Here In Bongo Congo
Good King Leonardo found an interesting variety of new comic books to review this week, so let's get right to it and see what this eclectic "bunch 'o books" are all about:
Good King Leonardo found an interesting variety of new comic books to review this week, so let's get right to it and see what this eclectic "bunch 'o books" are all about:
Batman Incorporated #11
Chris Burnham: Writer
Jorge Lucas: Art
Ian Hannin: Colors
Batman Incorporated is currently up to issue #11 this month. For the uninitiated, the premise of this title is that of Bruce Wayne/Batman establishing a global network of franchised surrogate Batmans, thereby evolving his persona into an internartional corporate crimefighting franchise. The series was originally written by Grant Morrison with art by Chris Burnham. Burnham currently scripts the series, with the issue #11 art produced by Jorge Lucas and colors provided by Ian Hannin.
The issue #11 story is entitled "Interlude: A Bird In The Hand," and features Jiro, the Japanese Batman with his girlfriend/sidekick, the six-inch tall winged superheroine Canary. The story unfolds in three acts; Act One is fast action, as the Japanese dynamic duo wage battle on the streets of Tokyo with a mysterious gang of high tech female motorcycle-riding villains. The Second Act follows the bad girls back to their lair, where we discover that they're actually the Japanese chapter of Batman, Inc.'s world-wide foe Leviathan and they're led by a lioness-costumed bad girl. Act Three brings the foes back together for a final battle, which of course our heroes win, but not before resorting to some very ingenious high tech trickery of their own, the details of which I won't reveal in the review.
I got quite a kick out of this comic book. As a certified Batman nut, I'm also usually a Silver Age purist and as such, I sometimes hate to see some of the major revamping of Batman that naturally occurs from time-to-time within the DC storyverse. But Batman, Incorporated is the safety zone of alternate Batman stuff for we Batguy traditionalists, a title whose main theme is to stake-out a neautral storyverse territory for taking alternative creative stabs at the character stylings of Batman. Taking Batman around-the globe is a brilliant addition to The Caped Crusdaer's story heritage, giving readers all sorts of foreign Batman takes through the eyes of fresh overseas versions of our hero, while maintaining his original Gotham persona intact in order for him to interact periodically with his corporate franchisees.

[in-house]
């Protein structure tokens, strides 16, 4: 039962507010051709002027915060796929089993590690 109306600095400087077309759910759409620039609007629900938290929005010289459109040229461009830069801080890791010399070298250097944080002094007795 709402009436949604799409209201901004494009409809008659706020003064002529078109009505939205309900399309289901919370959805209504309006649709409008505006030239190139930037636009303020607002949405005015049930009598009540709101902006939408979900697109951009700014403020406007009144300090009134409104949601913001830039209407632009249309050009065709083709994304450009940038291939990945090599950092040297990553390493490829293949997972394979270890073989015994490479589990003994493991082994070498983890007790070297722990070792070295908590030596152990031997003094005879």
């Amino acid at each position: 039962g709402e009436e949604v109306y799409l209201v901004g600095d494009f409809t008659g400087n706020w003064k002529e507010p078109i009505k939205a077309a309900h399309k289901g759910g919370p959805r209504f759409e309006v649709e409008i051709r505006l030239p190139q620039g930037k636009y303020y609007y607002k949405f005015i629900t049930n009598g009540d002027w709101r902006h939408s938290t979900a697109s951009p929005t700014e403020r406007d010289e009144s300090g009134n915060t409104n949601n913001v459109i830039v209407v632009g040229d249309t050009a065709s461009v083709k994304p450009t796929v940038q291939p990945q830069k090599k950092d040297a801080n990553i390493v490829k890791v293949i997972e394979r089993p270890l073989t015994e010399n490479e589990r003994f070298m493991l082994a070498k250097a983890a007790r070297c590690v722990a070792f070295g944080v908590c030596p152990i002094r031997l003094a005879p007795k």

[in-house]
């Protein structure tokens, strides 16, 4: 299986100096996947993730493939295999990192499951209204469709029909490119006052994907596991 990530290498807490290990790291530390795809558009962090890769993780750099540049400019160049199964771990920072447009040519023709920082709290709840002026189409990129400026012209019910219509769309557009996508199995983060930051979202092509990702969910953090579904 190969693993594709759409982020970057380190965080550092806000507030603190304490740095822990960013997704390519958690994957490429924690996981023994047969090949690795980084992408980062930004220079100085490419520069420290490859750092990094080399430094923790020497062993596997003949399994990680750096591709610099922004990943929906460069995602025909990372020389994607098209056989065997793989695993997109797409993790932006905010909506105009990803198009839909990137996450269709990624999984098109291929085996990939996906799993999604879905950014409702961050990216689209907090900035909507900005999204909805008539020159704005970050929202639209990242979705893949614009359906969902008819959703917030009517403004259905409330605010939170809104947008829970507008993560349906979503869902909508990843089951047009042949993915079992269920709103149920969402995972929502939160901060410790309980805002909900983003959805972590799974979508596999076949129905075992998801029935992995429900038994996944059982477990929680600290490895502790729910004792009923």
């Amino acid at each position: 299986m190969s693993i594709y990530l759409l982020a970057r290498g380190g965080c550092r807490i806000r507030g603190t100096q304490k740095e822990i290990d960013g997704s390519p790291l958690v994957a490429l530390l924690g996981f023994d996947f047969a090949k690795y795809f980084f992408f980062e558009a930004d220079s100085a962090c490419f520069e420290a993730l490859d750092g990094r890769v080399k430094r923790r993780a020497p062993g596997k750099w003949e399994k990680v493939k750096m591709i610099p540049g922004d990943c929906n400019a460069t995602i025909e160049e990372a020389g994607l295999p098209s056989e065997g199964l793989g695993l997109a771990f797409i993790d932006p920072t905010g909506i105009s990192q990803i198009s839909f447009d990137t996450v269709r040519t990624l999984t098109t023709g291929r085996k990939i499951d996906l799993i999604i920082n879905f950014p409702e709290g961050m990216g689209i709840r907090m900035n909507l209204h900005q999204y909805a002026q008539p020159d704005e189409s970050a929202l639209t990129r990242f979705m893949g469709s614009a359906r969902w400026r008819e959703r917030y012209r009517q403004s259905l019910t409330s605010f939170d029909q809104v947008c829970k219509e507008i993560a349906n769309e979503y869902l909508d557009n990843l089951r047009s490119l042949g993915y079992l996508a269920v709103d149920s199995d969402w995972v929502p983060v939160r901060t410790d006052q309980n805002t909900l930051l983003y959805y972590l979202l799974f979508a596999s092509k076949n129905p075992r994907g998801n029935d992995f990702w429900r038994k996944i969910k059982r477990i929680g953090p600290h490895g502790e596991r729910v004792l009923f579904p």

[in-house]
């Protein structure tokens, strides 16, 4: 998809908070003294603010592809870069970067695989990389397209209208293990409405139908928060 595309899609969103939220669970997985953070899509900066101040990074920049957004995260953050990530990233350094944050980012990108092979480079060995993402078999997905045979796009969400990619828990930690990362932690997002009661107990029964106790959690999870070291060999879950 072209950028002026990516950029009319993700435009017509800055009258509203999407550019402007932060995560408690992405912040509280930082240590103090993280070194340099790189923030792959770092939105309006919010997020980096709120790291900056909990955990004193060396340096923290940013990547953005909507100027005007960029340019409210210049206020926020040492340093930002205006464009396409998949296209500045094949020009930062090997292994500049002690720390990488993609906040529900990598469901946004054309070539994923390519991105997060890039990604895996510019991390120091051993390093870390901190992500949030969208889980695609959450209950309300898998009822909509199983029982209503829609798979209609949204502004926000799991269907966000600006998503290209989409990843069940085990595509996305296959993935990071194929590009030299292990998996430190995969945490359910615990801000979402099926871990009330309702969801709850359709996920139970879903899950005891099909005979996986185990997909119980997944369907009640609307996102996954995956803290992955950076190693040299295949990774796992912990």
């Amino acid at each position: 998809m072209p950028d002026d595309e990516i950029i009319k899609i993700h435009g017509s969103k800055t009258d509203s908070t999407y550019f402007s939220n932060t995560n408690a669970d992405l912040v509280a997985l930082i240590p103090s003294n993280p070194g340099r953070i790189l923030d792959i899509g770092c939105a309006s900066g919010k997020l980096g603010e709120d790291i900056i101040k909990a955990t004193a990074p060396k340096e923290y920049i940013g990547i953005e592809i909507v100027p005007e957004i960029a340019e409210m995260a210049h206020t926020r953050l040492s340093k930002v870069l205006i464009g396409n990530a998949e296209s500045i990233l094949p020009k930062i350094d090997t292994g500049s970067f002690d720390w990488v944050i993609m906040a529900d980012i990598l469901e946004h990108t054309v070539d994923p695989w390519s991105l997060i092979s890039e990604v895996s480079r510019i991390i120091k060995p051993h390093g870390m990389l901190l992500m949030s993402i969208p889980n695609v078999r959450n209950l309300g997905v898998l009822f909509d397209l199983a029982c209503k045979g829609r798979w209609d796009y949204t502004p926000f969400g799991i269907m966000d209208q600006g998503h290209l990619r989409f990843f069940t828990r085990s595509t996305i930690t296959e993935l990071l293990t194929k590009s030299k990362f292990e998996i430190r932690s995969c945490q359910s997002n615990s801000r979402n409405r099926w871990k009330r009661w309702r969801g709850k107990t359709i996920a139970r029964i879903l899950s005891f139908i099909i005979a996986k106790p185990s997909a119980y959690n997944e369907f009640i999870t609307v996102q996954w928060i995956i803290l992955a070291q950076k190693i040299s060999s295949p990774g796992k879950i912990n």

The creative team does a wonderful job here in presenting the Japanese Batman. The artistic style blends-in a fair amount of manga/anime visuals, including redesigning Jiro/Batman's cowl with a Japanese flair. But the real beauty here is writer Chris Burnham's script, which neatly balances the kitchiness of Japanese pop culture with a fun action plot. Of particular worthy note is the wacky humor, from the oddball romantic banter between Jiro and Canary, to the campiness of the futuristic biker gang girls and their weird partly-bionic lioness leader. Picture the campy 1960's Batman t.v. series updated into a Japanese manga storyverse and you get a fairly accurate vision of the odd-but-endearing atmosphere of this comic book.
I'm not a regular reader of Batman, Incorporated, but after reading issue #11 and a few previous scattered issues, I have to give the various creative teams a lot of well-deserved credit for establishing their own fresh storytelling niche in the Batman world, delivering-up a fun variety of new global Batmans as they all fight for good in their respective international settings. So by all means, add this very entertaining issue #11 of Batman, Incorporated to the top of your new issues reading pile!
Powers: The Bureau #4
Publisher: Marvel/Icon Comics
Brian Michael Bendis: Writer
Michael Avon Oeming: Art
Nick Filardi: Colors
Marvel's Icon imprint is up to issue #4 of the latest Powers comic book series, entitled Powers: The Bureau. For the uninitiated, creators Bendis and Oeming originated the series back in 2000, as a superheroes-meet-real-world-cops story concept. The initial series starred police detective Deena Pilgrim and her partner Christian Walker in a murder mystery, as they investigated the death of a "Powers," slang for superhero, named Retro Girl. Three unique elements of the storyline included casting various other superheroes as the murder suspects, identifying Christian Walker himself was a retired Power and also revealing via flashbacks that Walker is an amnesiatic immortal, having survived through previous historical millennia in various lifestyles. The current Powers title is published by the Icon imprint of Marvel Comics, with creators Bendis and Oeming at the helm and colors by Nick Filardi.
An issue #4 inside-the front-cover-narrative brings the reader up-to-date on the story so far. Walker and Pilgrim are now Federal agents, in follow-up to the government declaring that all Powers-related crime cases now have Federal jurisdiction. Prior to this month's issue, Walker has gone undercover to track a criminal group that's selling black market Powers sperm to anyone who wants a superpowered offspring. The action-oriented current issue unfolds two efforts of the undercover operation. The first several pages present an elaborate ruse, the details of which I won't spoil in this review, by which Pilgrim and Walker manage to convince the bad guys that Walker's criminal cover is the real thing. The lengthier second sub-plot leads Walker deep into the black market operation. The issue ends in a dramatic bridge to next month's story segment, as Walker is seemingly shot while trying to protect a kidnapped Power-pregnant woman from the criminal plot.
From 2000 to 2004, Powers was one of my top five favorite comic book titles during each of those years. The "Who Killed Retro Girl?" series transcended comic book storytelling, basically presenting a slice of American literature in graphic format. While it wasn't at the very highest quality level of either "Watchmen" or "Maus," it occupied the next quality level just below those two iconic books. I drifted away from reading the series as the quality naturally came back down to earth after 2004, as no continual series can sustain that level of greatness for more than a limited timeperiod. As such, I was very curious to check-out the current series and see how all-things-Powers are holding-up in 2013.